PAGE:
I get it. [MLS] say “we just charged the owners of the new club in Charlotte $300 million to come into our league… We can’t then turn around and tell him ‘by the way, you’re in danger of getting relegated.'” Though, in fact, I took the same risk at Fiorentina — roughly the same investment — and I’m in danger of getting relegated. Well, that should be part of how the game is played around the world.
You should ask FIFA. Or you tell me: why is there a double standard here?
Q: Well, I can’t speak for them, but the argument might be that FIFA wants to develop the game in the U.S. and have a successful World Cup.
Part of the way you develop the game is to attract investment. American investors are familiar with, and comfortable with, the closed league model because they know it from other sports. Maybe if there was the risk of relegation, the guys in Charlotte might not have invested as much money and the area wouldn’t have a top-flight team, which means less infrastructure, less grassroots, less visibility for the sport. So there’s a “greater good” argument.
FIFA might say 2026 is a big deal, we want to go to the next level in the U.S., MLS is a big part of it, we’re not going to open this can of worms until after that date.
A: Yeah, but that’s six years down the road… I’m not gonna be around in six years, how long am I going to live? [laughs]
I think the time to act is now, and they should do it quickly. Besides, there are lots of ways to do it while safeguarding the investment of the guys who paid the recent franchise fees. Why can’t FIFA come out and say the norms should be the same all over the world? Infantino was pretty forceful in Europe, why wasn’t he forceful in America? You know more than me: explain to me, why is that the case?
Nedum Onuoha joins The Conversation and compares fan reaction to the European Super League and racism in football.
Q: I can’t put words in his mouth, I’m speculating, maybe he feels the model they have now in the US works and its best not to tinker with it. At least not until after the World Cup…
A: Well, when I started my lawsuit there was no 2026 World Cup in the U.S. yet. In fact, everybody I deal with at the U.S. Soccer Federation (USSF) is no longer there: Carlos Cordeiro (USSF president, 2018 to 2020), Dan Flynn (USSF CEO, 2000 to 2019), Sunil Gulati (USSF president, 2006 to 2018)… all gone. The faces have changed, but the system is the same. They don’t take care of the entire pyramid like they should.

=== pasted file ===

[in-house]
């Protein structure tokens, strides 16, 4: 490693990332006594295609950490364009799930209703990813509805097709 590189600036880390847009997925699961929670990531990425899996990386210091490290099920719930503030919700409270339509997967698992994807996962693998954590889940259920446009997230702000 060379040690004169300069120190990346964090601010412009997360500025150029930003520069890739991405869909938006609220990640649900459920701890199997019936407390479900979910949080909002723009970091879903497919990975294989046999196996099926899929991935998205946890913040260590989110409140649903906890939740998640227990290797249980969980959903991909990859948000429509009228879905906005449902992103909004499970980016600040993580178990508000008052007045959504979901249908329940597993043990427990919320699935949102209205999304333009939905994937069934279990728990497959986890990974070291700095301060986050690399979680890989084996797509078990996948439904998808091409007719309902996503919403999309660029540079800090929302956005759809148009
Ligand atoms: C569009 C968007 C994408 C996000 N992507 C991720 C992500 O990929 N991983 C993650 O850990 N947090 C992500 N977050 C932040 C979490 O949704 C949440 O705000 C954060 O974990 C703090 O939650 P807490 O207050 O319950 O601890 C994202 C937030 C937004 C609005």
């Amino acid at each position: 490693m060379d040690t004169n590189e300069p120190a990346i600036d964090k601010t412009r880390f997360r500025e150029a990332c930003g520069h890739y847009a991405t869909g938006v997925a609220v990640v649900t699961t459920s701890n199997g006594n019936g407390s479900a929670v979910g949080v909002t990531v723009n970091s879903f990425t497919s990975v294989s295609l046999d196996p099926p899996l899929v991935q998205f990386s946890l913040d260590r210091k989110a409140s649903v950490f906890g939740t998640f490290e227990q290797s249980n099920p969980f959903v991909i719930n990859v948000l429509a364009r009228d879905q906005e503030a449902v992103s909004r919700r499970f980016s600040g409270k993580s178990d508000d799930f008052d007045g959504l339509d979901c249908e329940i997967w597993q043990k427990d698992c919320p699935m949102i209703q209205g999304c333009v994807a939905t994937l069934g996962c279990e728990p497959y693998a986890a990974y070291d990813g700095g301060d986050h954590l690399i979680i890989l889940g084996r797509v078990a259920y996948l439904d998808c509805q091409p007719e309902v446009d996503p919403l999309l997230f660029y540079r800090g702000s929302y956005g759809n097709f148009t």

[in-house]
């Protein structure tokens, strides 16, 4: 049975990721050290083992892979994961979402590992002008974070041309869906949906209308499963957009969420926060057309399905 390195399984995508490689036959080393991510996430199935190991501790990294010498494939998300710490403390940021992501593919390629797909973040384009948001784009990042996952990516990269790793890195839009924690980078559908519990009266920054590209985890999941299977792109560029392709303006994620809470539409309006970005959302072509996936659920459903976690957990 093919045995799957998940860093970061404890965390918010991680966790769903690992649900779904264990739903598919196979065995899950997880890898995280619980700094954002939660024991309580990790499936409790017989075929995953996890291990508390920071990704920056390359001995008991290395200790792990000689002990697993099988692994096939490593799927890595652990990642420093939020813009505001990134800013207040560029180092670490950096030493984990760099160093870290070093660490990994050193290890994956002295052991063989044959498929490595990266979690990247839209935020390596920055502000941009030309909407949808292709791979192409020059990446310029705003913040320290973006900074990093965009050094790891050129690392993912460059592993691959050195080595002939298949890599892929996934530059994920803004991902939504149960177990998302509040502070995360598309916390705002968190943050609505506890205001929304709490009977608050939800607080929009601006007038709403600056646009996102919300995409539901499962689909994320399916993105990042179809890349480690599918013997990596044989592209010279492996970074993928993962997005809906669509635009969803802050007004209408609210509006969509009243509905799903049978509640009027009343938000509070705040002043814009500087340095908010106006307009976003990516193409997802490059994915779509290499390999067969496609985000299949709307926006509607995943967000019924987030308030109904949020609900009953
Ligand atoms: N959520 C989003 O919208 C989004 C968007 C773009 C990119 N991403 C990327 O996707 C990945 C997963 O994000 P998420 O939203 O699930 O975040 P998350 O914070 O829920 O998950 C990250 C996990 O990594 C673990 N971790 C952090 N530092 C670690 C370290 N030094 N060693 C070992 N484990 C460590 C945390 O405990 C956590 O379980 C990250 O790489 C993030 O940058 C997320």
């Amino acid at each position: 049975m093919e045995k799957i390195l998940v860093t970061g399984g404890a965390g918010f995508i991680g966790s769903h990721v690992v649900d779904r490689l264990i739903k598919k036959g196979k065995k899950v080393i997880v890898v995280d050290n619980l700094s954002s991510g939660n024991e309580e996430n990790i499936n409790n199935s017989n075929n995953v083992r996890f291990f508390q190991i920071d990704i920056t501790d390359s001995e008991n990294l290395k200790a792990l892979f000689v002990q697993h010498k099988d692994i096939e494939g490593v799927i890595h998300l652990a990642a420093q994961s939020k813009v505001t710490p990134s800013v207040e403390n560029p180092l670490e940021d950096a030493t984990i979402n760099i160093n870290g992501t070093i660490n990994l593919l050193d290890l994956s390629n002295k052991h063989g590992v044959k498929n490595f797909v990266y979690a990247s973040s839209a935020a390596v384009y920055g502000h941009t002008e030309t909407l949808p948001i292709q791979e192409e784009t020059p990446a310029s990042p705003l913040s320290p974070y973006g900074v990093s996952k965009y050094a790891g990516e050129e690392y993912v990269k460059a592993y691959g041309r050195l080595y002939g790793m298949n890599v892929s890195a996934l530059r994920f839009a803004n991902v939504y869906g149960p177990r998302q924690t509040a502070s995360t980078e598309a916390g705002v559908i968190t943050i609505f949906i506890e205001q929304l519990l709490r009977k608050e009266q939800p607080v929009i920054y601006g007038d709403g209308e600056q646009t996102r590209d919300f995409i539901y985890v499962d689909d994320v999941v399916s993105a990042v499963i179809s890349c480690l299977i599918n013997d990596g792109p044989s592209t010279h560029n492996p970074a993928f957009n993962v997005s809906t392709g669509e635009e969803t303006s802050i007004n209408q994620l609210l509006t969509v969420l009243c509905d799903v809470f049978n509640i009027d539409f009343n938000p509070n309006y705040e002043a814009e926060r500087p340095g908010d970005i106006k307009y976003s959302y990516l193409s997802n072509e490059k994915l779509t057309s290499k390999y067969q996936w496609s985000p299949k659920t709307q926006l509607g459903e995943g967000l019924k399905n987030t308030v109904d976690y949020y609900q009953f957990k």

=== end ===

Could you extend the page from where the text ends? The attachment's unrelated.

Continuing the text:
And look, what have we accomplished in the past 25 years? Do you know of one player in MLS that’s world famous? I don’t mean guys like Christian Pulisic or Giovanni Reyna or Weston McKennie who play in Europe, I mean guys in MLS… They stil maintain payrolls of $20m or $25m a year, the clubs are all making money, but they’re not expressing the best of soccer… Look at the TV rights…
(Ed. Note: The available spend for MLS teams is capped at $9.225m, with an average team payroll of $12.3m: the difference is money spent on Designated Players, who do not count against the cap. The highest payroll for 2021 is Inter Miami CF, which is spending just under $18m this season.)
Q: Go on…
A: Did you know that the TV money that MLS gets from its domestic TV contract is significantly less than what NBC is paying for the Premier League? Significantly less. And that’s for a foreign league that plays in the morning on weekends, not in prime time.
Even the TV rights we negotiated for Serie A with CBS aren’t significantly lower than what MLS get for their TV rights. It’s a domestic league, right? In the world’s biggest economy? But they don’t care. By limiting player salaries and splitting up whatever revenues they get they can play the long game… other than infrastructure investments they don’t spend any kind of money to make the sport grow.
Q: Final question from me on the New York Cosmos, probably still the biggest club brand in U.S. soccer. Where are you at now?
A: We played in the National Independent Soccer Association (NiSA) last year, generated zero revenue because of COVID and had all kinds of expenses. You know what it means to run a club in those circumstances… and frankly, we didn’t have a great season. So because of the coronavirus and because of the conditions, we decided not to play in their championship. We’ll see where we are and we may or may not play in the fall. We first want to see where things go with COVID, and also with our lawsuit against the USSF, which after four years is still unresolved.